Reinventing Your Memory

// Posted by on 01/24/2013 (11:50 AM)

Looking at digital media and social networking today, it seems like human memory is almost unnecessary at times. Facebook remembers what day and year every photo was taken, and can usually even tell you where you were at the time. iPhones and other camera-phones have replaced (in many cases) the conventional disposable or digital camera, making it easier to document every moment. The need for post-its feels like its even decreasing, since now you can just take a picture to remember. With the technological advances, many human memories are accompanied by a picture, video, text message, or email to ensure you do not forget them. Forget what time you have a meeting next week? Not to worry, your phone will probably send you a reminder to make sure you don’t have to do any remembering (assuming you utilize your calendar function). “A Sense of Place,” an article in the February issue of Wired magazine, outlines the differences between retrospective and prospective memory. Retrospective memory deals more with the memorization of facts from the past, such as a peers names or hometowns. Prospective memory is trickier because it represents tasks, as exemplified by the calendar reminders that are necessary for some people to avoid slip-ups. Google is now searching for a way to further aid people in remembering the tasks that always seem to slip away until its too late. The tools that exist now are hardly perfect, based on GPS data that is not always accurate enough. The article “A Sense of Place” mentions that there is hope for a system that can remind you to remember your keys or have a “floating message” waiting outside the office telling you to go to the supermarket.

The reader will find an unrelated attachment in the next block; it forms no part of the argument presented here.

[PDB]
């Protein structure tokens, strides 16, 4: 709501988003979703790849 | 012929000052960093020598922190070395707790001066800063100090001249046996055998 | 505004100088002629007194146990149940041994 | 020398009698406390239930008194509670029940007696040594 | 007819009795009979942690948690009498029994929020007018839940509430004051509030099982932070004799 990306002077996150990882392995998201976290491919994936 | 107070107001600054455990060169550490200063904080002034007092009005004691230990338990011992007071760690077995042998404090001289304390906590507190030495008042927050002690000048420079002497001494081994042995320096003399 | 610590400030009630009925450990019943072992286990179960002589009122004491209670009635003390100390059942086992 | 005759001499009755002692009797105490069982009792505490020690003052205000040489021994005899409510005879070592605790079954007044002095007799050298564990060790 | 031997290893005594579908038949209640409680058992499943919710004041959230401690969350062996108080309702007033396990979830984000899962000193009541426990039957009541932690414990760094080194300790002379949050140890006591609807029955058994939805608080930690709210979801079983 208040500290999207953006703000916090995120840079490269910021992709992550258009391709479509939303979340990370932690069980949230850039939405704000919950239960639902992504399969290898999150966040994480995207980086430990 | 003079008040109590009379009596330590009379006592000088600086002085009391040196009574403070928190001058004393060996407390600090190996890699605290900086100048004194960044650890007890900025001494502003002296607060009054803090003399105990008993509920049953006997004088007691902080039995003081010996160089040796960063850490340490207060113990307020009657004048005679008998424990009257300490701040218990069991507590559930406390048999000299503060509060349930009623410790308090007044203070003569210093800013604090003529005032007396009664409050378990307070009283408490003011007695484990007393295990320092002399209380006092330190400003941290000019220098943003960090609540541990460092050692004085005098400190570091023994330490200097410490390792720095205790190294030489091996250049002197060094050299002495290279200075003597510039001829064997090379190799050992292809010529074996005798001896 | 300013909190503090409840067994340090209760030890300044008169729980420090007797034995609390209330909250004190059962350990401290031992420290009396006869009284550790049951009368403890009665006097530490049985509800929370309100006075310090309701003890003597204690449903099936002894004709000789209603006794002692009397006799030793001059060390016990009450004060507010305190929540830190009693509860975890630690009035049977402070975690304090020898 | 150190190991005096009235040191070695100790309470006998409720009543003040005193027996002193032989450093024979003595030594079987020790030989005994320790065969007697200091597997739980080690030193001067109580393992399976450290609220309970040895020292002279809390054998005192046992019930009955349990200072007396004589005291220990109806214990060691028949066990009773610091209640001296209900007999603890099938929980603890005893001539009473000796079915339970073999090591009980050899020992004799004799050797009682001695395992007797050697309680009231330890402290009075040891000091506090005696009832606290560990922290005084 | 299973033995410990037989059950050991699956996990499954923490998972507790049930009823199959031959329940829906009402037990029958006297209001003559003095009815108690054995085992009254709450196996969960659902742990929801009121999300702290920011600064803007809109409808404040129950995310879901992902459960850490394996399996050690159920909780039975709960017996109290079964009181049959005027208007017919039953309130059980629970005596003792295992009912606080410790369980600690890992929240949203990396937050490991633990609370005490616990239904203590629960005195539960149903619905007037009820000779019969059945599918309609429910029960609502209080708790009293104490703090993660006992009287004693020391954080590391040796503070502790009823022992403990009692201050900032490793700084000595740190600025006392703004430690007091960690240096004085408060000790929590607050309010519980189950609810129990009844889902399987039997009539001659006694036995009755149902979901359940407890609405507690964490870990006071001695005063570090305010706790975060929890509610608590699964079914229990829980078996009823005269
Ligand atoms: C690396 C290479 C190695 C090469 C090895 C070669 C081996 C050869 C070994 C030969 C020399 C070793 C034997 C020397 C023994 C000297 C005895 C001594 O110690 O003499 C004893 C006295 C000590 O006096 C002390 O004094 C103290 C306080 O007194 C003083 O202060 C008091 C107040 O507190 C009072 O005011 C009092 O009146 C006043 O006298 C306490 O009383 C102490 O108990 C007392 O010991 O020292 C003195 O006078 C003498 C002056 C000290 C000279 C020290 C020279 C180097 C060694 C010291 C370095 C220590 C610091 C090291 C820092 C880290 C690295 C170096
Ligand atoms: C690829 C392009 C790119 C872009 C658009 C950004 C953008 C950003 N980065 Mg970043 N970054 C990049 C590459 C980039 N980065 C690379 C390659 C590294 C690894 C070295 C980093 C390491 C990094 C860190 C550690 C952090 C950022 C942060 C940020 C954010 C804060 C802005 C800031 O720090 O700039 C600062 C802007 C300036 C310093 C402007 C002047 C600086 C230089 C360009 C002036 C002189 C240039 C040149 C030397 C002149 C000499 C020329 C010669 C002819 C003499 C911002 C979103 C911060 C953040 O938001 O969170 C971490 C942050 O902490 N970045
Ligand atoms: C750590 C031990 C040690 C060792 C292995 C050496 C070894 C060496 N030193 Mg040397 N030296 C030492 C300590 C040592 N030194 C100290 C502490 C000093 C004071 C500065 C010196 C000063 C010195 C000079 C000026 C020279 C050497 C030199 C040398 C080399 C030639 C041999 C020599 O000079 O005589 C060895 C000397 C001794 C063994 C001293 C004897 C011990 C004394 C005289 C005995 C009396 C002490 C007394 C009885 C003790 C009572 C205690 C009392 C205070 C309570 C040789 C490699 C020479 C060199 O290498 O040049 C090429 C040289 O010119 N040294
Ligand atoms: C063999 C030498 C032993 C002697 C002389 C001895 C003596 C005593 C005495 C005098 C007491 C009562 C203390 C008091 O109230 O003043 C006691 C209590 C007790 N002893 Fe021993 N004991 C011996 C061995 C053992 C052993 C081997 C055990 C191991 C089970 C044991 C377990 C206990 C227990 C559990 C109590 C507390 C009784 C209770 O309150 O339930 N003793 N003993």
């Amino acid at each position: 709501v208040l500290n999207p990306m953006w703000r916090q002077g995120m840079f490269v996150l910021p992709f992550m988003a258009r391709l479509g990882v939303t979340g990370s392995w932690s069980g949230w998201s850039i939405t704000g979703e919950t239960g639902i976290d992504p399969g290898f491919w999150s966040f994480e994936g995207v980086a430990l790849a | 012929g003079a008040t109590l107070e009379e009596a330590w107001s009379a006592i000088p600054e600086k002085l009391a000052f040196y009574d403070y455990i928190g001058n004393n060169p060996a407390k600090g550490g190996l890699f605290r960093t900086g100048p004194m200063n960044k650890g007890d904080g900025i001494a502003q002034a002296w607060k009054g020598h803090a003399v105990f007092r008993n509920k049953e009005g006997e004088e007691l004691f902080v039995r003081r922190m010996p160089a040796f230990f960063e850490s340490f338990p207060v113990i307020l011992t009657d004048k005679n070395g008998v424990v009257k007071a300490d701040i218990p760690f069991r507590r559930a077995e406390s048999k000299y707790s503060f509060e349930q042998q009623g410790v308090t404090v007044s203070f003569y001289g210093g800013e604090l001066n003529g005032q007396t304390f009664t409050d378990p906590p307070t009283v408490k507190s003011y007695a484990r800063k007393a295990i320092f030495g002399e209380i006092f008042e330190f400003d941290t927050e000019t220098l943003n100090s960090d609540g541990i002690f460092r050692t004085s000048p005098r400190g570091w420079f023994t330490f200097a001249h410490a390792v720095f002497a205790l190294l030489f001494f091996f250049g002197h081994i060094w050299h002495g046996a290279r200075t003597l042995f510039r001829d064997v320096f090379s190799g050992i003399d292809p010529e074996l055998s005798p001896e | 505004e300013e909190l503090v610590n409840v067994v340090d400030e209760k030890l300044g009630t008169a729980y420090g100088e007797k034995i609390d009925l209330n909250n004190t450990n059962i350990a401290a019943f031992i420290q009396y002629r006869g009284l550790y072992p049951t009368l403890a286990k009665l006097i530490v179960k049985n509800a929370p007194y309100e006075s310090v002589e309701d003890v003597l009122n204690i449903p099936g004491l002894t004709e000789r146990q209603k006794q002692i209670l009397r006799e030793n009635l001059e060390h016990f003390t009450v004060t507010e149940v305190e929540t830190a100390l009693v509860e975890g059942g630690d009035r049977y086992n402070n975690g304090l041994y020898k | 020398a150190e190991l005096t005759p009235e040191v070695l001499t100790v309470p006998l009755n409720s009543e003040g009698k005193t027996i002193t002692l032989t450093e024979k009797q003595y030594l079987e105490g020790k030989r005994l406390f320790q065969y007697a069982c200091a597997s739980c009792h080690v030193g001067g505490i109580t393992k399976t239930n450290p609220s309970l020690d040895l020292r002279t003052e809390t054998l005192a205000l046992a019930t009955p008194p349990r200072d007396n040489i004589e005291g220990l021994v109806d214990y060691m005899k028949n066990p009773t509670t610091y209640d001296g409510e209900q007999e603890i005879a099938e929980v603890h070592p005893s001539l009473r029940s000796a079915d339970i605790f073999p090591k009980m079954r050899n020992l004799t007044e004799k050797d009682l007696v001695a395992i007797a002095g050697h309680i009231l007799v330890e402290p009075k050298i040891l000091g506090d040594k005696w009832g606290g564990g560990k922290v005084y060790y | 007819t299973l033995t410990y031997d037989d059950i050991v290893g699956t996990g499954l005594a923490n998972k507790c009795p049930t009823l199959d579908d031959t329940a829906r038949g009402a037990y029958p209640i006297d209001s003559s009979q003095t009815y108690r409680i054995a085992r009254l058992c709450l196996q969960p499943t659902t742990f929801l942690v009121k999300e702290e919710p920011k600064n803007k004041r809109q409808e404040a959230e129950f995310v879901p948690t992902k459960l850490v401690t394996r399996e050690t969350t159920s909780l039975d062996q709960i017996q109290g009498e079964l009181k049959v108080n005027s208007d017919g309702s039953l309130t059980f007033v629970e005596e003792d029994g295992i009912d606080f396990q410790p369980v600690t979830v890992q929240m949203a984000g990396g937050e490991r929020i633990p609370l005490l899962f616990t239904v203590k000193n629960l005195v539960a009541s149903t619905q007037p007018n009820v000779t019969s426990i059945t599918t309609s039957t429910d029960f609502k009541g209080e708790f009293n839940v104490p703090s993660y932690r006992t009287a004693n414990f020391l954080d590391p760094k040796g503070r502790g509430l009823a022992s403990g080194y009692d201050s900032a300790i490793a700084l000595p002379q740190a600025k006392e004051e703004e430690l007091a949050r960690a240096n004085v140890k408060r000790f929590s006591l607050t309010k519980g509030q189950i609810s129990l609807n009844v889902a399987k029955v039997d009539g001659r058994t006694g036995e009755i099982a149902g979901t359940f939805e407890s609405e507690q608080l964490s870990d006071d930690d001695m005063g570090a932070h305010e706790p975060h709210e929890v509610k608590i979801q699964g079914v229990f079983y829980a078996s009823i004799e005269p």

The idea of this seems somewhat surreal; in the way that conventional responsibility would be altered. If you forgot a meeting because there was no reminder, would it be your fault or the program’s fault? I would go as far as to say it almost adds another level of accountability whereby you have to ensure the system is running at 100% all the time. Unless someone reveals that the human memory is physically overextended, impairing ones ability to remember more, I think conventional memory and sticky notes is still the best method for making it anywhere.

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Sam said...

I still write down all of my REALLY important things on paper…

// 01/27/2013 at 8:39 pm

Jorien said...

I agree with you, I do not want to put all my appointments in a digital agenda. You never know when your device won’t start again or has other problems. Even though there are so many possibilities to keep track of your work with technology I think it is safer to write it on paper.
However, it might be good for business people who might travel to different places to be able to have access to their agenda and files that they stored online.
I did actually read about google trying to help you remember things via GPS, which seems like a nice idea. The old school version would probably be thinking about your ‘reminder’ and writing a cross on your hand in order to remind you, so whenever you look at your hand you remind yourself again. I think the GPS will help trigger the mind, whenever you walk in a certain place you are reminded about the event you had to attend.

// 01/30/2013 at 8:02 pm